But the Métis Nation is not a simple conglomeration of ancestors with mixed ancestry. These organizations are creating chaos by convincing millions of Canadians that they are Métis, regardless of a lack of ancestral connection to the Métis Nation.

The Métis National Council and its provincial organizations, on the other hand, have meticulously crafted citizenship criteria that require concrete proof of Métis ancestry. In short, applicants must self-identify as Métis and demonstrate that they have an ancestral connection to the Métis Nation that arose in the historic Métis homeland.

Canada must intervene to ensure that the Métis National Council is not lost among an avalanche of illegitimate organizations. The federal government has begun this process by providing funding in its 2017 budget to the Métis National Council and its affiliated organizations. The money is going toward governance capacity and to support the council’s membership registry.

But more action is needed. Ottawa must affirm the Métis National Council’s resolution declaring that “there is only one Métis Nation, and that the geographic homeland of the Métis Nation is the historic Northwest which entered into Confederation in 1870 through the negotiations of the Métis Provisional Government led by President Louis Riel.” Only a clear and unequivocal statement will have the intended effect of silencing specious claims to Métis identity.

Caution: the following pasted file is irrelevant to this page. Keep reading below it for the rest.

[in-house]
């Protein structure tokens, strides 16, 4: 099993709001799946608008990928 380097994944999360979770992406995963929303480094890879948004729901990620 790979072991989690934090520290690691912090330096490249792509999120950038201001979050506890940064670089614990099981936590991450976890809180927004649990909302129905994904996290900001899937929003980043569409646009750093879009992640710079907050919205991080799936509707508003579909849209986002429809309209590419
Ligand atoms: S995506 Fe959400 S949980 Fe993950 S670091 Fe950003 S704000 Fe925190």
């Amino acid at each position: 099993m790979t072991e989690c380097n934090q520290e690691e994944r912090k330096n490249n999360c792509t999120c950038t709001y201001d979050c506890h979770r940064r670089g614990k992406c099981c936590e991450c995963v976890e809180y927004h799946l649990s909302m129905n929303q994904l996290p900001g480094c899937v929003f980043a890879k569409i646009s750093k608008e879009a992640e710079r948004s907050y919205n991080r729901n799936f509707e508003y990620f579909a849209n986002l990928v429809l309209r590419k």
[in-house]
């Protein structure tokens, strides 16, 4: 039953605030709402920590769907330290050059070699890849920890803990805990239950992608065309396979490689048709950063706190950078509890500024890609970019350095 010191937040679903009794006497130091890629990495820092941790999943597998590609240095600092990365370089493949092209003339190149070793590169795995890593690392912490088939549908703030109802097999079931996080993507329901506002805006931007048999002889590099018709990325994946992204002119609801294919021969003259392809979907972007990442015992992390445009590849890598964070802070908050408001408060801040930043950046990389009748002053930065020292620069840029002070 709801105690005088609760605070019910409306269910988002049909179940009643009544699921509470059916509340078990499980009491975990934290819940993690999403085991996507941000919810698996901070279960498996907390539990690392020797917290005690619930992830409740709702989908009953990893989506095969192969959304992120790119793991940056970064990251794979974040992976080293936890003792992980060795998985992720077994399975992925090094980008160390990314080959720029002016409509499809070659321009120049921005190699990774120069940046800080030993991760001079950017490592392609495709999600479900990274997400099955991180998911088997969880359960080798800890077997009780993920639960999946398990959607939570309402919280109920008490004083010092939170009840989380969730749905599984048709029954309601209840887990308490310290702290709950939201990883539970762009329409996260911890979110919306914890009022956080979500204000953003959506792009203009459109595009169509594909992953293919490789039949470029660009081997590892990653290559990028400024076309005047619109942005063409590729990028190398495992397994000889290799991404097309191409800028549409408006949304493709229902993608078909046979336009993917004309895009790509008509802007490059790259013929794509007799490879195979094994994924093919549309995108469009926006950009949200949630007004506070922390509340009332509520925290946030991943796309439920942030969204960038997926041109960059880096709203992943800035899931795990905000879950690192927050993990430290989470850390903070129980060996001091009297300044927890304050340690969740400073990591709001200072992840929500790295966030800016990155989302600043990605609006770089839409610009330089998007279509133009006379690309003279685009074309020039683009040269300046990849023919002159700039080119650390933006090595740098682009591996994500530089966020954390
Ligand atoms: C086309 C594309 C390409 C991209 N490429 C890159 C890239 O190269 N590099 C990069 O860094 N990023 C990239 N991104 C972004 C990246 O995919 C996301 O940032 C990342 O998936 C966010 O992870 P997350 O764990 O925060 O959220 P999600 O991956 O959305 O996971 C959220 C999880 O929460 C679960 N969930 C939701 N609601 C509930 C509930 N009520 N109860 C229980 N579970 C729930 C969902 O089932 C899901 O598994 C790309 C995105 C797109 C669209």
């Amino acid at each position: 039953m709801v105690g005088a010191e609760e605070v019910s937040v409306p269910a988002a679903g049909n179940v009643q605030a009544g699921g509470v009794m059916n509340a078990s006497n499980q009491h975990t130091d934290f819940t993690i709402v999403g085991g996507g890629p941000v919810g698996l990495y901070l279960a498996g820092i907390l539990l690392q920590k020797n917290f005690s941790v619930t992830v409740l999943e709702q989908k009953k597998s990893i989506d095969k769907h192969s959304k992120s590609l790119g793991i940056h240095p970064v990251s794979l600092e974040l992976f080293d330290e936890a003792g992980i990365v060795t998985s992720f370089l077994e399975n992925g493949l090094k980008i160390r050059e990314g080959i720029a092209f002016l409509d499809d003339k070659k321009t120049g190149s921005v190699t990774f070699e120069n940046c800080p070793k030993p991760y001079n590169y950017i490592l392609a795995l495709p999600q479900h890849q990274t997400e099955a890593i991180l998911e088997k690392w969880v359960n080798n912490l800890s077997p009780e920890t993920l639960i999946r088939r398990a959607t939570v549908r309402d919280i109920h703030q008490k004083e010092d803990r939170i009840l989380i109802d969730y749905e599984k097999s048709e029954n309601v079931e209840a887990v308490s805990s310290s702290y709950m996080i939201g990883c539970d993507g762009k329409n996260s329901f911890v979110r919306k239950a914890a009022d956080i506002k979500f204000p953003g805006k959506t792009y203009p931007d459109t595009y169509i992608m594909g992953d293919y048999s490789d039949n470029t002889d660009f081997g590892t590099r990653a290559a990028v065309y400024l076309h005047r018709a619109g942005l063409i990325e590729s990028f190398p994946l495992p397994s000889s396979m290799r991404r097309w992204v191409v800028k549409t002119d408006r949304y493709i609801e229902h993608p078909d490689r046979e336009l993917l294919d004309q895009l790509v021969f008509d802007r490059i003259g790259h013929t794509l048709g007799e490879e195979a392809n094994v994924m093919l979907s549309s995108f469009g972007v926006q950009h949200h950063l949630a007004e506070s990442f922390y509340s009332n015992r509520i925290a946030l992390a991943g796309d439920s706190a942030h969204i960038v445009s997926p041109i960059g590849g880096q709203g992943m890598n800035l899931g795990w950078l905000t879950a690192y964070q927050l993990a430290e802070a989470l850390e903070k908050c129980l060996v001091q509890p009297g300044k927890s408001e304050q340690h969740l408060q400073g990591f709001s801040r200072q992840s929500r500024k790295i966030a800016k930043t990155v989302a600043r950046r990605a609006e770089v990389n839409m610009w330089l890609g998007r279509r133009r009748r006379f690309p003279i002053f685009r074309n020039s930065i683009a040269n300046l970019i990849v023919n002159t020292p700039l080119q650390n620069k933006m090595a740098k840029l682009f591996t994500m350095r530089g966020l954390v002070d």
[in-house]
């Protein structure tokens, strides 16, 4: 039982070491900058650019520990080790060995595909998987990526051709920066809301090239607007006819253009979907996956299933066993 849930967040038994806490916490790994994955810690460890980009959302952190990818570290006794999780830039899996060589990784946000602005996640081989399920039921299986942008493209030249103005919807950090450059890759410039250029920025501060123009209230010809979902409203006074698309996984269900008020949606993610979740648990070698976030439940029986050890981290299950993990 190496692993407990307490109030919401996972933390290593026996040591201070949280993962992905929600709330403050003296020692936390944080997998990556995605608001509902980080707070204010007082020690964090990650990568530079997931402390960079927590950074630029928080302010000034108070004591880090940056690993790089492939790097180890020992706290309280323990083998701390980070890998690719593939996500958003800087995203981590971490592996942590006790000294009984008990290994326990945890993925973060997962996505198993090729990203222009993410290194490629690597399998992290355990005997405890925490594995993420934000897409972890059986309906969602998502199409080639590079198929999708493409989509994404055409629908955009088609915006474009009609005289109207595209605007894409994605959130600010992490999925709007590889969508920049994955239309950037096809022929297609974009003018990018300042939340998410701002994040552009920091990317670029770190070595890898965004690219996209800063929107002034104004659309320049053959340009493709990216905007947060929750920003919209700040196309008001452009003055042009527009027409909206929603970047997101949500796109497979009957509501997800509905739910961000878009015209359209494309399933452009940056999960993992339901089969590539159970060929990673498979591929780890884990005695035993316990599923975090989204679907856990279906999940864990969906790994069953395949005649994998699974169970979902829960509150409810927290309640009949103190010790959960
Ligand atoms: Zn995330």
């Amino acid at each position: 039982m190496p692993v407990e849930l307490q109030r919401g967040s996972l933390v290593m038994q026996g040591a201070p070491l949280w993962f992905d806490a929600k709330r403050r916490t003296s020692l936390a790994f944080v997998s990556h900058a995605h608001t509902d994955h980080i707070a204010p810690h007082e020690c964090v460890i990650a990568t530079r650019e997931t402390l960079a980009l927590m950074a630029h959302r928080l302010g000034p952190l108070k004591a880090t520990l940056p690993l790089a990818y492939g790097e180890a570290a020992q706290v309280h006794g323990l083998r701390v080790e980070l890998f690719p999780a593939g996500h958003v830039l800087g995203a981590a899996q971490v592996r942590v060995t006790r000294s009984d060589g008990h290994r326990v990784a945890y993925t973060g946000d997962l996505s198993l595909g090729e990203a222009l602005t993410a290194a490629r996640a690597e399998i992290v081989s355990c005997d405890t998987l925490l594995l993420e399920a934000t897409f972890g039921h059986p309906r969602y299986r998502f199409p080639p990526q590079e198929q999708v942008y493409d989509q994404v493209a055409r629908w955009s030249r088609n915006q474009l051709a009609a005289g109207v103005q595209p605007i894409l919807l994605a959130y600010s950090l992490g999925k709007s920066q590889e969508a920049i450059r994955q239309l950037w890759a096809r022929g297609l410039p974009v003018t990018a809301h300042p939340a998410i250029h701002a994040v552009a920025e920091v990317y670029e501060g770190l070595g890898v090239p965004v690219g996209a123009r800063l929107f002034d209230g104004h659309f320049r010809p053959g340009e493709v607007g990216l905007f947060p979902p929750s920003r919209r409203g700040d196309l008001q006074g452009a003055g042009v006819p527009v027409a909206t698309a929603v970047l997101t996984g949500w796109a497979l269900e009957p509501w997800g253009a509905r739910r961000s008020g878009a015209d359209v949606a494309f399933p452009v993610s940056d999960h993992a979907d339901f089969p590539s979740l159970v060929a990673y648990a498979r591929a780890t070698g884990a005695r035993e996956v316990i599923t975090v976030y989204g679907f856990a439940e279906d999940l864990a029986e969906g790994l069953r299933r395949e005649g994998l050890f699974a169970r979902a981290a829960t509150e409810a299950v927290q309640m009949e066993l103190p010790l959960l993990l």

Additionally, policy-makers in Ottawa must understand that enabling the federal incorporation of dubious organizations like the Métis Federation of Canada could be harmful to reconciliation efforts with the Métis people.

Finally, Canada should provide funding to the Métis National Council so it can judicially intervene in response to illegitimate legal claims to Métis rights. A number of these claims have arisen in recent decades. Most recently, unsuccessful Métis rights claimants in New Brunswick sought leave to appeal to the Supreme Court of Canada a decision by the New Brunswick Court of Appeal that upheld the lower-court ruling that no historic Métis community existed in the province.

The Métis Nation and the federal government are on the cusp of achieving lasting agreements that will facilitate reconciliation and a just resolution to generations of conflict. But the proliferation of white settler revisionism and the mass usurpation of Métis identity threaten those prospects. The federal government must take seriously the threat posed to the Métis Nation by white settler revisionism, and continue to enact policy reforms to support the Métis National Council.

Photo:  Louis D. Riel and his councillors, 1869-1870. Front: Bob O’Lane and Paul Proulx; seated: Pierre Poitras, John Bruce, Louis Riel, W.B. O’Donoghue, Franeois Dauphinais; standing Le Roc, Pierre Delorme, Thomas Bunn, Xavier Page, Andre Beauchemin, Baptiste Tereaux and Thomas Spence (CP PHOTO) 1999 (National Archives of Canada/William James Topley) PA-012854

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Jesse Donovan
Jesse Donovan is an articled student at First Peoples Law. After graduating from the University of Saskatchewan College of Law, Jesse clerked at the Federal Court.